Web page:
The Rock (we still have the cool nicknames in the 90s but they’re hanging on by a thread here) was a model of consistency in the 90s scoring a top ten finish an incredible nine out of the ten years. The one year he missed the top ten in points (’93) he came out and won the opener and probably would’ve been in the running for the title but broke his wrist at some point. Hell, when he switched to Suzuki’s in ’96 he absolutely hated the bikes and the team (and in fact just straight-up missed a race because of being unhappy and everyone knew he tried out a Honda at Stanton’s place) he still scored a sixth place in the points! He only recorded one runner-up position (’94) but his other finishes were always respectable. He finishes one point behind Stanton and one ahead of this next guy.
4th - Mike Kiedrowski, Kawasaki, Honda - 40 points
There was a point where Team Kawasaki had two of the most unheralded, vanilla riders in the history of the sport when they had MX Kied and Larocco in the mid-90s. But they were hella-fast. Sure, one of them t-boned the other after a moto but at least it showed that they were still full of fight after a moto. Mike is the fourth best supercrosser of the decade and probably one of the most underrated riders in history. Of his five career wins, three came at Daytona, which really cements his status as a motocross specialist. Still, six times he finished in the top ten in points and of that four times he was fourth in the points and once he was runner-up (’93.) If you want a good listen of a guy who was a warrior on a bike and a gentleman off it, take a look for my podcast with him.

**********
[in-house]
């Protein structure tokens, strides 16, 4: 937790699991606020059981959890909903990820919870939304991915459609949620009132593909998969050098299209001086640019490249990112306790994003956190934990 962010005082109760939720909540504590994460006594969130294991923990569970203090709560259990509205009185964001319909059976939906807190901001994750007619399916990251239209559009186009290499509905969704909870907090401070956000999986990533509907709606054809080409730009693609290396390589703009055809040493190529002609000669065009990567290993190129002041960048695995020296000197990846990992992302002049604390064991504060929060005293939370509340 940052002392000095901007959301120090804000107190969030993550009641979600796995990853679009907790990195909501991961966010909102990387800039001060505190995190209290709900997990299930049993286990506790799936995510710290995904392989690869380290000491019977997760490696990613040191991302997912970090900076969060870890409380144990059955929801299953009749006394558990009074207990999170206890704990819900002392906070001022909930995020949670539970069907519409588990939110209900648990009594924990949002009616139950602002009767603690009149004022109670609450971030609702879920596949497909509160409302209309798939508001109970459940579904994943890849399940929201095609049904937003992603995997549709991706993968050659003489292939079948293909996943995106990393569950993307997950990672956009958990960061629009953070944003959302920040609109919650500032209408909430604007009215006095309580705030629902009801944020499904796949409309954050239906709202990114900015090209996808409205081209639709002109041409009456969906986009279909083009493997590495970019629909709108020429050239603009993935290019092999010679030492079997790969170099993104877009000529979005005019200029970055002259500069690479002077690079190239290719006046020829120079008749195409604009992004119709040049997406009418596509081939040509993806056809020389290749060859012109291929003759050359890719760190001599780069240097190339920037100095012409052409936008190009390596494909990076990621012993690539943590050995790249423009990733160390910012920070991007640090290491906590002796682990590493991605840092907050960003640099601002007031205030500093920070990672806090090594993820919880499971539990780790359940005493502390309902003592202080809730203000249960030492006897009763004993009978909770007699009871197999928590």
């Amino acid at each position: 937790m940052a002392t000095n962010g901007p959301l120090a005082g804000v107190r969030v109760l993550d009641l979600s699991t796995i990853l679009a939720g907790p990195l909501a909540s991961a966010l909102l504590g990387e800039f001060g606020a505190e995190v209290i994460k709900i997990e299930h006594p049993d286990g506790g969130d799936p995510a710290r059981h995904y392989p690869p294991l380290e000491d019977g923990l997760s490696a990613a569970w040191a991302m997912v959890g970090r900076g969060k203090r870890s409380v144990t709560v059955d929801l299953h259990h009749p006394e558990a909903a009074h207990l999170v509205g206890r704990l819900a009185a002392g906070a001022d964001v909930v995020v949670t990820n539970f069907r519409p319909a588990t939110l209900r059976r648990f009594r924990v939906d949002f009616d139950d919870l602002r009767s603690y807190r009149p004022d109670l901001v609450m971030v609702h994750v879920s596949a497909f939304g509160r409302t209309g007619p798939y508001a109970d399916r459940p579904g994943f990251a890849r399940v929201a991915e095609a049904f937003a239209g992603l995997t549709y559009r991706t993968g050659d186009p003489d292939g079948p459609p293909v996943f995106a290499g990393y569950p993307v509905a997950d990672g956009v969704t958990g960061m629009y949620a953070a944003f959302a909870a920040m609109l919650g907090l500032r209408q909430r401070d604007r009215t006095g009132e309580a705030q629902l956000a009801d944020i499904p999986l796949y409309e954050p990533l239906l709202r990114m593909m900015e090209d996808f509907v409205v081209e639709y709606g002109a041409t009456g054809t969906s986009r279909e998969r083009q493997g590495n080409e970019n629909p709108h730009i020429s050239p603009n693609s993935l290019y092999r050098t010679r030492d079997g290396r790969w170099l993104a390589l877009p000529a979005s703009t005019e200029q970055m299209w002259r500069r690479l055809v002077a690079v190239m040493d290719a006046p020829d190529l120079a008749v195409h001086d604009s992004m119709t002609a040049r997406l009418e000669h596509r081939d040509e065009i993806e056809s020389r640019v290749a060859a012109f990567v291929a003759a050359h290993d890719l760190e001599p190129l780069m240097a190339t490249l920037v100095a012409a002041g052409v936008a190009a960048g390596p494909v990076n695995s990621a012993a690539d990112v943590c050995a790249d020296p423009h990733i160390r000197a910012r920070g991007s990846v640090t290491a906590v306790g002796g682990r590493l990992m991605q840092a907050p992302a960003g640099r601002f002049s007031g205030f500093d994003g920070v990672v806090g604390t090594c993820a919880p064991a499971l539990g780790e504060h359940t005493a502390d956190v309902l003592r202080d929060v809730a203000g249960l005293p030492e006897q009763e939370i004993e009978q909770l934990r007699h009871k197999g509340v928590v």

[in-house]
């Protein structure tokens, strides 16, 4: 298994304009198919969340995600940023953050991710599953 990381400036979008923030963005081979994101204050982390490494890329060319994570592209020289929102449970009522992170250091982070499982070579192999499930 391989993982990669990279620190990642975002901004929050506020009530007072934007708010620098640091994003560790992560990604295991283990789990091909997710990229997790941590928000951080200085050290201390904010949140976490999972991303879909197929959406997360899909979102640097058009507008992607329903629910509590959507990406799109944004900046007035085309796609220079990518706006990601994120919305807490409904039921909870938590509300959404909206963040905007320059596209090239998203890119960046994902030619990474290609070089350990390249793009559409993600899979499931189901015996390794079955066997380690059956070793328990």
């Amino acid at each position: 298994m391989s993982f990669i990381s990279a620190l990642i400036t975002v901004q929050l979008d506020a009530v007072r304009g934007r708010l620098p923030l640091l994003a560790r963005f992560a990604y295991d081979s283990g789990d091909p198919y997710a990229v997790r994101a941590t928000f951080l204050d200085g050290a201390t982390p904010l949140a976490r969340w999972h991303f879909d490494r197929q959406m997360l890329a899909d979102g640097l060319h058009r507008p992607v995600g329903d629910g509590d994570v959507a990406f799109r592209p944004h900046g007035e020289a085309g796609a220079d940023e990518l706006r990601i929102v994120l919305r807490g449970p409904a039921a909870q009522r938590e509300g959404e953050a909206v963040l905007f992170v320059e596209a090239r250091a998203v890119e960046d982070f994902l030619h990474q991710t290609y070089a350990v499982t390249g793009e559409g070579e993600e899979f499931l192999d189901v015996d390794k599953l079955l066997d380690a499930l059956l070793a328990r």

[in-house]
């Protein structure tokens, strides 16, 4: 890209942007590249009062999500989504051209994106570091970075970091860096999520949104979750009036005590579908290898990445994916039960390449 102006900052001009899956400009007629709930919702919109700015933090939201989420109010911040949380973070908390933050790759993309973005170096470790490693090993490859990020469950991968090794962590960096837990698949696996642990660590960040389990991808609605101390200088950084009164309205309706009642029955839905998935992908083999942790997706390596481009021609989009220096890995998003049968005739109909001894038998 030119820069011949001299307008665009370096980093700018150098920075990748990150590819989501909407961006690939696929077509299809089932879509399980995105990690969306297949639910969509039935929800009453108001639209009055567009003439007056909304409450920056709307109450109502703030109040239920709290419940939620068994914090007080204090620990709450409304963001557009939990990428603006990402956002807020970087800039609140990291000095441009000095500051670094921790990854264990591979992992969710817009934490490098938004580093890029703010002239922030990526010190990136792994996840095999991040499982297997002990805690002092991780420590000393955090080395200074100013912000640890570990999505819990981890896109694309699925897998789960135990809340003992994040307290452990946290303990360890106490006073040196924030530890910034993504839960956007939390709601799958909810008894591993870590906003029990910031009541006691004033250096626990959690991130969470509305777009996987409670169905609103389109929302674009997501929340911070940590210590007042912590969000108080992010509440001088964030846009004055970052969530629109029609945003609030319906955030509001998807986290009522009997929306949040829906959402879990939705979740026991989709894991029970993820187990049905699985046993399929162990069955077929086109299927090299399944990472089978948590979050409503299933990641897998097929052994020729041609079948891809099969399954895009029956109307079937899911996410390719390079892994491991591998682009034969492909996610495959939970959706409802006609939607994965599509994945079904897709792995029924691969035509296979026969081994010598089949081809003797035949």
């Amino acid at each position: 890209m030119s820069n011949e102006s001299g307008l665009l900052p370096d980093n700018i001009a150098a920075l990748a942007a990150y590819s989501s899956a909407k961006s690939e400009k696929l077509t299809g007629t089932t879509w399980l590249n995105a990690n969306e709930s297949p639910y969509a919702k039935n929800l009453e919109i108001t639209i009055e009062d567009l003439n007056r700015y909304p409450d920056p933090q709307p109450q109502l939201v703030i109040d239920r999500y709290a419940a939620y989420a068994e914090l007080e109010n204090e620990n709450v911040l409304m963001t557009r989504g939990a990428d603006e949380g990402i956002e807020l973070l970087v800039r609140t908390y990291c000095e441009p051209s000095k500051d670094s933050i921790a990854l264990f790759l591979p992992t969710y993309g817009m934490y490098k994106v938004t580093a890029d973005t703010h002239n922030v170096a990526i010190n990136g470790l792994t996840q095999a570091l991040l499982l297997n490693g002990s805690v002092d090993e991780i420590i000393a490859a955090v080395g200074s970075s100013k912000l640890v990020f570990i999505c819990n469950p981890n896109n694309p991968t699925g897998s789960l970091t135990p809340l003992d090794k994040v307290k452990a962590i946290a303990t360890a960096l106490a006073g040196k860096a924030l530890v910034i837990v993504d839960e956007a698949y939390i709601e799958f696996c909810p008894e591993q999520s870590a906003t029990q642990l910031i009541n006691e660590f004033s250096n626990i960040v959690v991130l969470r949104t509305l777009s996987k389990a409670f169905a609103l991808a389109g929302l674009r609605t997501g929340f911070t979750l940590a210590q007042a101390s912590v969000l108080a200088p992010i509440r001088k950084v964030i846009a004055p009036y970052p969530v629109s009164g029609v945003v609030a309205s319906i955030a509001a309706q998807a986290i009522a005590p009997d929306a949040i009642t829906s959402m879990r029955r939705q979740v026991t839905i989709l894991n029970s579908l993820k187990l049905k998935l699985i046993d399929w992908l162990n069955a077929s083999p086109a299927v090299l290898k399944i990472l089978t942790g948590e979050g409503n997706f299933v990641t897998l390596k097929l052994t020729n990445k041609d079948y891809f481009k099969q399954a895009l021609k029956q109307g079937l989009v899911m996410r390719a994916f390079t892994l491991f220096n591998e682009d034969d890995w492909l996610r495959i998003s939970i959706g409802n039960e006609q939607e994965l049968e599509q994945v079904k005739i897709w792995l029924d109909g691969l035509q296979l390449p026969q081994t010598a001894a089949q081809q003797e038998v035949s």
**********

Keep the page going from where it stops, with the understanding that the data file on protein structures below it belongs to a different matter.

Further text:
5th - Larry Ward, Suzuki, Yamaha, Honda - 39 points
Look at how close the top five are! One more position here and there could have vaulted any of these guys higher up on this prestigious list. I know they care about their rankings on OBS. Big Bird (still loving the nicknames) was just like LaRocco where he scored a top ten position in nine out of the ten years. Also just like Mike, he missed the top ten in 1993. I like to think of Ward having two careers in the 90s. He started with a big bang as a 250 rookie in 1990 when he won his hometown race in Seattle after a crazy block-pass war with Jeff Matiasevich (“Chicken” for those of you counting nicknames at home). Six rounds into supercross that year and he was one point behind Matiasevich for the supercross series points lead—these two kids were going to take over! But then… I don’t know what happened, but Larry’s results just went downhill- Weege
6th - Jeff Emig, Yamaha, Kawasaki - 36 points